National Agriculture Week on March, 2019: What are some interesting facts about agriculture in the world?
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March 8th marks National Agriculture Day. It falls during National Ag Week, March 4-10, 2012, a time when producers, agricultural associations, corporations, universities, government agencies and countless others across America gather to recognize and celebrate the abundance provided by agriculture.
Why would individuals involved in agriculture volunteer time and energy to celebrate National Ag Day? If you're reading this, that question is probably moot! Like you, the Agriculture Council of America and its supporters are committed to increasing public awareness about American agriculture. As the world population soars, there is even greater demand for the food and fiber produced in the United States.
The National Ag Day program believes that every American should:
understand how food, fiber and renewable resource products are produced.
value the essential role of agriculture in maintaining a strong economy.
appreciate the role agriculture plays in providing safe, abundant and affordable products.
acknowledge and consider career opportunities in the agriculture, food, fiber and renewable resource industries.
What is National Farm-City Week?
Since 1955, the National Farm-City Council has supported educational programming to build interdependence between rural and urban citizens, and the President of the United Sates has annually proclaimed the week leading to and including Thanksgiving Day as National Farm-City Week.
In recent years, the major focus of the programs and materials has been on consumer and classroom education. Student activity sheets, teacher packets, placemats and bookmarks are just a few of the materials the Council has created to support its mission.
In the past year, thousands of materials were used in classrooms, at Farm-City banquets, at civic club meetings and in other venues. Farm-City activities are grassroots in nature. Communities across the nation hold Farm-City events ranging from banquets to tours to job exchanges. The National Farm City Council work closely with Agriculture in the Classroom programs in educating students and teachers about agriculture.
national forest service police vs national park service park ranger police?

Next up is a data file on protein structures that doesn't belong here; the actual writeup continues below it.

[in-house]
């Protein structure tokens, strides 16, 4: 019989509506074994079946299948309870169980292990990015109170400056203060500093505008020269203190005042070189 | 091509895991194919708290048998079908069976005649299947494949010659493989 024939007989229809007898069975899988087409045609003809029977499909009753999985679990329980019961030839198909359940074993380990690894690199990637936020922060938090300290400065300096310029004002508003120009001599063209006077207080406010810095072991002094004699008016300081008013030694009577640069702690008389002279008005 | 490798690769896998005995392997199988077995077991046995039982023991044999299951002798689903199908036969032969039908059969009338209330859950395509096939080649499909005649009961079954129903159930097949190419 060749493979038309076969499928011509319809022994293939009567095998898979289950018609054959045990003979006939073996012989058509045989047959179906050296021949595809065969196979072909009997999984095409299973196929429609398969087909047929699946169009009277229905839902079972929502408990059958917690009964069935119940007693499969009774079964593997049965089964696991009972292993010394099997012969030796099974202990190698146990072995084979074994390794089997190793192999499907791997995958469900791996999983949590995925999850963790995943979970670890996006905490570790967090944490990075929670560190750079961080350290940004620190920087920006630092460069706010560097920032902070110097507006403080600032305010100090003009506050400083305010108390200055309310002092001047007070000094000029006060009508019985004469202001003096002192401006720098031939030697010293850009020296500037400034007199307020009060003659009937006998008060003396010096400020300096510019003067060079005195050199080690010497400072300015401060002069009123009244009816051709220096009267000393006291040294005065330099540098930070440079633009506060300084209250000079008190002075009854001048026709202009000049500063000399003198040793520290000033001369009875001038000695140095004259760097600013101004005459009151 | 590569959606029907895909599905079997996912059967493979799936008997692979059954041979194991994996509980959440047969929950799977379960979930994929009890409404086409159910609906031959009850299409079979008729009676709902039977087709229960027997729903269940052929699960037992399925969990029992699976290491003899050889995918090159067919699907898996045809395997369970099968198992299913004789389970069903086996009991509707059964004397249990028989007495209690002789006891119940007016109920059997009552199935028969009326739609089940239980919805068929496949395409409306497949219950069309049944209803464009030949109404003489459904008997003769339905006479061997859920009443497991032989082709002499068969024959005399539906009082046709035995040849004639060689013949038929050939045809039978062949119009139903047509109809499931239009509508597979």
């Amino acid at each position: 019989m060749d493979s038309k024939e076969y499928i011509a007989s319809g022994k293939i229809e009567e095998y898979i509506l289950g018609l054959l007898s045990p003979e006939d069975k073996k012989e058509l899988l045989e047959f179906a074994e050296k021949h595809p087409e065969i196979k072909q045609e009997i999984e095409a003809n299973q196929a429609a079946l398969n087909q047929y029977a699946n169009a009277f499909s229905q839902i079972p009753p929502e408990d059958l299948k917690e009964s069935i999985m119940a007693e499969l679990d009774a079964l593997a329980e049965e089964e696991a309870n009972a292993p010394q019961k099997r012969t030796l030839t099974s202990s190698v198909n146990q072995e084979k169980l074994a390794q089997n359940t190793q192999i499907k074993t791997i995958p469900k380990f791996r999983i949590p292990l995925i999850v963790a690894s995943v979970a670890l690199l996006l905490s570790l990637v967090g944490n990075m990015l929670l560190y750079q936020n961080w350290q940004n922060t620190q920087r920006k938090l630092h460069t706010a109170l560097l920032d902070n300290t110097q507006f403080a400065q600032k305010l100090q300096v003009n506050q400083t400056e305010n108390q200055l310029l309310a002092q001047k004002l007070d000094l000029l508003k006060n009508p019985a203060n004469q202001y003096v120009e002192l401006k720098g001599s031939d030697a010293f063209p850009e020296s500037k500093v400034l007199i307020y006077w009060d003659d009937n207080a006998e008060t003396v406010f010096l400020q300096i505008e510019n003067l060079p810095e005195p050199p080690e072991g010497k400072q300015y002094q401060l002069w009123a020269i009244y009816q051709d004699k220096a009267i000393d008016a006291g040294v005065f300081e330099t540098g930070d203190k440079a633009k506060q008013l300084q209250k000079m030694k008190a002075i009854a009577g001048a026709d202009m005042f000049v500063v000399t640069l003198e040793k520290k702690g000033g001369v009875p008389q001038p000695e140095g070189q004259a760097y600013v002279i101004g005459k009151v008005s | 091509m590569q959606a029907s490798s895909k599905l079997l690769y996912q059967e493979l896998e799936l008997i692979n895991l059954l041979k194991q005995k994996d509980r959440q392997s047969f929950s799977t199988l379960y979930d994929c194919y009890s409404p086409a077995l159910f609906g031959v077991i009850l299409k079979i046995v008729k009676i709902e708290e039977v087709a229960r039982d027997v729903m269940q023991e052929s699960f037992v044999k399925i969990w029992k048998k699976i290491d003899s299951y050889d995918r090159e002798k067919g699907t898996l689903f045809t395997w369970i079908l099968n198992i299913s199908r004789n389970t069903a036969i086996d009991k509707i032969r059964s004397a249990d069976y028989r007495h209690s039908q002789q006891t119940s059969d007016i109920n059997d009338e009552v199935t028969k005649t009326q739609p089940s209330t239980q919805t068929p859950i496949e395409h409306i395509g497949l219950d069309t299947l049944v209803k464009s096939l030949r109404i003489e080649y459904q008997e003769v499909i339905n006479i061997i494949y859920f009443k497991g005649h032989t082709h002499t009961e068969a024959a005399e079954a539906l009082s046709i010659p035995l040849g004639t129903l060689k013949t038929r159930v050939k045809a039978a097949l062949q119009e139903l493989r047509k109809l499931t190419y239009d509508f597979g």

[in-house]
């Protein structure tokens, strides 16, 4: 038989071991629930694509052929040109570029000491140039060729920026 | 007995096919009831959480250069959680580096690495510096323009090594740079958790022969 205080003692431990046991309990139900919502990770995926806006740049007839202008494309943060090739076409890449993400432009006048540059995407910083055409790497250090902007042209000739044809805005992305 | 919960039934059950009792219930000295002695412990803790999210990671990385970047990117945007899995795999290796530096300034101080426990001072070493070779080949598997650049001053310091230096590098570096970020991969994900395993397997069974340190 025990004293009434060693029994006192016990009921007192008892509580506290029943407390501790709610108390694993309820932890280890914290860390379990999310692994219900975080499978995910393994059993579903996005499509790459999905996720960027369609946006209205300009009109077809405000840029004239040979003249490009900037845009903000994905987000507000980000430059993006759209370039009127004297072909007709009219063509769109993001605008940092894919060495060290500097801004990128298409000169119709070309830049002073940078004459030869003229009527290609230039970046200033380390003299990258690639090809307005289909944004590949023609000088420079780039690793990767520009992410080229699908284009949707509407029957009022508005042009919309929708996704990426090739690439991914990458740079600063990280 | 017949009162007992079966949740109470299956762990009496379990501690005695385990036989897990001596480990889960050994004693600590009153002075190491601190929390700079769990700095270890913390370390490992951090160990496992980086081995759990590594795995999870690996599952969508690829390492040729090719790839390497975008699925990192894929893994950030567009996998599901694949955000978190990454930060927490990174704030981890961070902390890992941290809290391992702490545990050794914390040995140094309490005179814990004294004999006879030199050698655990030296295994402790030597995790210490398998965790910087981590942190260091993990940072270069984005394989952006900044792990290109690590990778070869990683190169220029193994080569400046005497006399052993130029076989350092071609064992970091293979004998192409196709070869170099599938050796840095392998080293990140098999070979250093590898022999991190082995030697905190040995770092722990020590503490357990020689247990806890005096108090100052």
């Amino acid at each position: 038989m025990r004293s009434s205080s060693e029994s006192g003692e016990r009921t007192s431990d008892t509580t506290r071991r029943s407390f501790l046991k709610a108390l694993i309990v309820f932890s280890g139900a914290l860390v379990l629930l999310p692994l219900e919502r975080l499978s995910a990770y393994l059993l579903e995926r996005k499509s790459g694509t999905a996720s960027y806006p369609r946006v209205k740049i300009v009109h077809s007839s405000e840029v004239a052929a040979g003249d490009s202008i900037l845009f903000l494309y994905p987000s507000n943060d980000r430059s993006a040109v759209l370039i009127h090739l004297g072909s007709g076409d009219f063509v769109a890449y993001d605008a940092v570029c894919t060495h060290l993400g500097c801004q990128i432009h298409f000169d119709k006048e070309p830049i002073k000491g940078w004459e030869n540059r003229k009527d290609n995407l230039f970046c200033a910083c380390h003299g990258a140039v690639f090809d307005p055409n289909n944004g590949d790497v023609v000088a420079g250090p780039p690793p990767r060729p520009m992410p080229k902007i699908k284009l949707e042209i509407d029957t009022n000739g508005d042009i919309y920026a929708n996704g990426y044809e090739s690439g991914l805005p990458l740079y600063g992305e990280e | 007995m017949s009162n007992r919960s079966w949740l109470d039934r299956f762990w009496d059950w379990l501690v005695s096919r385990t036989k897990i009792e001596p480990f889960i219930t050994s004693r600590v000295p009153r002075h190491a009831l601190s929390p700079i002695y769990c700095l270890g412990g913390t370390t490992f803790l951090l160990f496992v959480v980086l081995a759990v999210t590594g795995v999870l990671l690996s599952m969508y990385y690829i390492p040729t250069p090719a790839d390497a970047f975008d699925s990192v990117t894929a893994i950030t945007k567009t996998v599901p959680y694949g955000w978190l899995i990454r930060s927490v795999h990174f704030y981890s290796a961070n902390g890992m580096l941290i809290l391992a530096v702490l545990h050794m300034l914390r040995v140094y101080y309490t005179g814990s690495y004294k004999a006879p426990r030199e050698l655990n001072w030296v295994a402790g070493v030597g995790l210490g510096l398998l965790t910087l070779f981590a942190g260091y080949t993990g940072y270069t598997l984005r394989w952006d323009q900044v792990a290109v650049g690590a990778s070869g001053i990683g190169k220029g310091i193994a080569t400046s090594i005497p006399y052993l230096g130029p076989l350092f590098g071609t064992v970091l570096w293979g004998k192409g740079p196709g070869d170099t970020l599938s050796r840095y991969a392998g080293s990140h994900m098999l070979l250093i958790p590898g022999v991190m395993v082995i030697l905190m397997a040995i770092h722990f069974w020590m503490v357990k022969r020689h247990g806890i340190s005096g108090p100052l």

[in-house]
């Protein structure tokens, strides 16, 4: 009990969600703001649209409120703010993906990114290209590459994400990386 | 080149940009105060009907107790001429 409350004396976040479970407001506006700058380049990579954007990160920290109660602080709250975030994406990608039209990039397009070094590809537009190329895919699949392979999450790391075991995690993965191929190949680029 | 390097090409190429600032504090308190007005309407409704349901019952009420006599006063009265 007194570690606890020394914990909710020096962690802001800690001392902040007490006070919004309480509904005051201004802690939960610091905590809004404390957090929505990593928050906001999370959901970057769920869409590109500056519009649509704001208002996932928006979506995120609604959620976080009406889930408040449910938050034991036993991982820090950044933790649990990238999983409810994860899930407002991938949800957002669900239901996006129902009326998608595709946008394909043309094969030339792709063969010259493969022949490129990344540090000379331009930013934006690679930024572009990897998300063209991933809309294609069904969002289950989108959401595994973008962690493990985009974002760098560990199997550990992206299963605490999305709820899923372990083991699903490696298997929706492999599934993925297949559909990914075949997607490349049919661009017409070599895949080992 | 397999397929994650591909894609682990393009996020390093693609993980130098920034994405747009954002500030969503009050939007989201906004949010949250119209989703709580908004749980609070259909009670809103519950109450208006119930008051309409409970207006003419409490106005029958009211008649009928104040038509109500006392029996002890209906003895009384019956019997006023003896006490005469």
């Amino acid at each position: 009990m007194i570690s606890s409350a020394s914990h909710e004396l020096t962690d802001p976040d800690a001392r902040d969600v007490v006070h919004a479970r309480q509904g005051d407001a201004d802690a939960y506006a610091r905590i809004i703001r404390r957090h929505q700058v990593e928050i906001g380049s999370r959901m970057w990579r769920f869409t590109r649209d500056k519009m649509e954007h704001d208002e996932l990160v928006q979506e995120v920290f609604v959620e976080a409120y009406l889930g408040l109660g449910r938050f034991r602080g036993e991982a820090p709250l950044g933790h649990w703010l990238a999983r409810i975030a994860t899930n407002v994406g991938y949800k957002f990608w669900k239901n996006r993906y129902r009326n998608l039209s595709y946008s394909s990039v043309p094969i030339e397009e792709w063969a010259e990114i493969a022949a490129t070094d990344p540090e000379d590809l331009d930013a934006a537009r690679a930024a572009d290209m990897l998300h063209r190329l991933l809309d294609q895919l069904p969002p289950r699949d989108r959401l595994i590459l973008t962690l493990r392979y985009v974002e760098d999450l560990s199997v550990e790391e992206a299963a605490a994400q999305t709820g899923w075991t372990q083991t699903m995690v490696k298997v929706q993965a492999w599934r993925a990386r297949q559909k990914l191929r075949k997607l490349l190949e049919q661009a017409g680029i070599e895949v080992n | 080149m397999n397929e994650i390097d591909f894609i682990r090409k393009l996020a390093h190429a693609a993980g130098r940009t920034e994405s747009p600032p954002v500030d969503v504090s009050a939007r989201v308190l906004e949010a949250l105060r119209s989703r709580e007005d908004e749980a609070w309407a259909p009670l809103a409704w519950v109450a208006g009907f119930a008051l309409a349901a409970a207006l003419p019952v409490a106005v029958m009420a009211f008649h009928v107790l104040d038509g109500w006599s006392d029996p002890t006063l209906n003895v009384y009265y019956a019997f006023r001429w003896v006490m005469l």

National Park Rangers are any uniformed member of the National Park Service (NPS), a division of the US Department of the Interior and include naturalists, resource managers, administrative personnel and "visitor protection" rangers. Protection rangers do law enforcement, EMS, search and rescue, wildland and in some parks, structural firefighting, and resource (natural, historical and cultural) protection. They have a four year degree, usually in the biological sciences, or, in the case of seasonal (summer) rangers, are working on one. They working in one of the National Parks, Recreation Areas, Historic Sites, Scenic Riverways, Monuments and Preserves. Protection rangers wear a different badge than other rangers, and are armed and have gone through either a seasonal law enforcement training program, or for permanent staff, a 24 week course at the Federal Law Enforcement Training Center (FLETC) in Glyncoe, GA. National Park units are administered by the NPS and the Department of the Interior.
US Forest Service Law Enforcement Officers (LEOs) are sworn (commissioned) officers of the US Forest Service, part of the federal Department of Agriculture. Their primary duties are the the protection of the lands and resources of our National Forests and Grasslands, the safety of forest users, and the prevention, detection and investigation of criminal activity on the Forest Service lands, and are required to be wildland firefighter certified. Like NPS rangers, USFS LEOs have a 4 year degree, and go through a six-month training program at FLETC, and a six-month Field Training with senior LEOs in other parts of the country. Seasonal and non-sworn enforcement personnel are called Forest Protection Officers, and FPO training is incidental to their primary job, such as foresters, recreation technicians, wilderness rangers, and laborers. Although all USFS personnel are uniformed, only the district forester and his/her assistants, and specific wilderness and backcountry FPOs are called "rangers" in the Forest Service. Only LEOs carry issued firearms in the course of their normal duties, and their shoulder patch and badge are different than other employees. National Forests and Grasslands are administered by the Department of Agriculture/US Forest Service.
The Bureau of Land Management of the Department of the Interior and the US Army Corps of Engineers also employ rangers for law enforcement and visitor protection.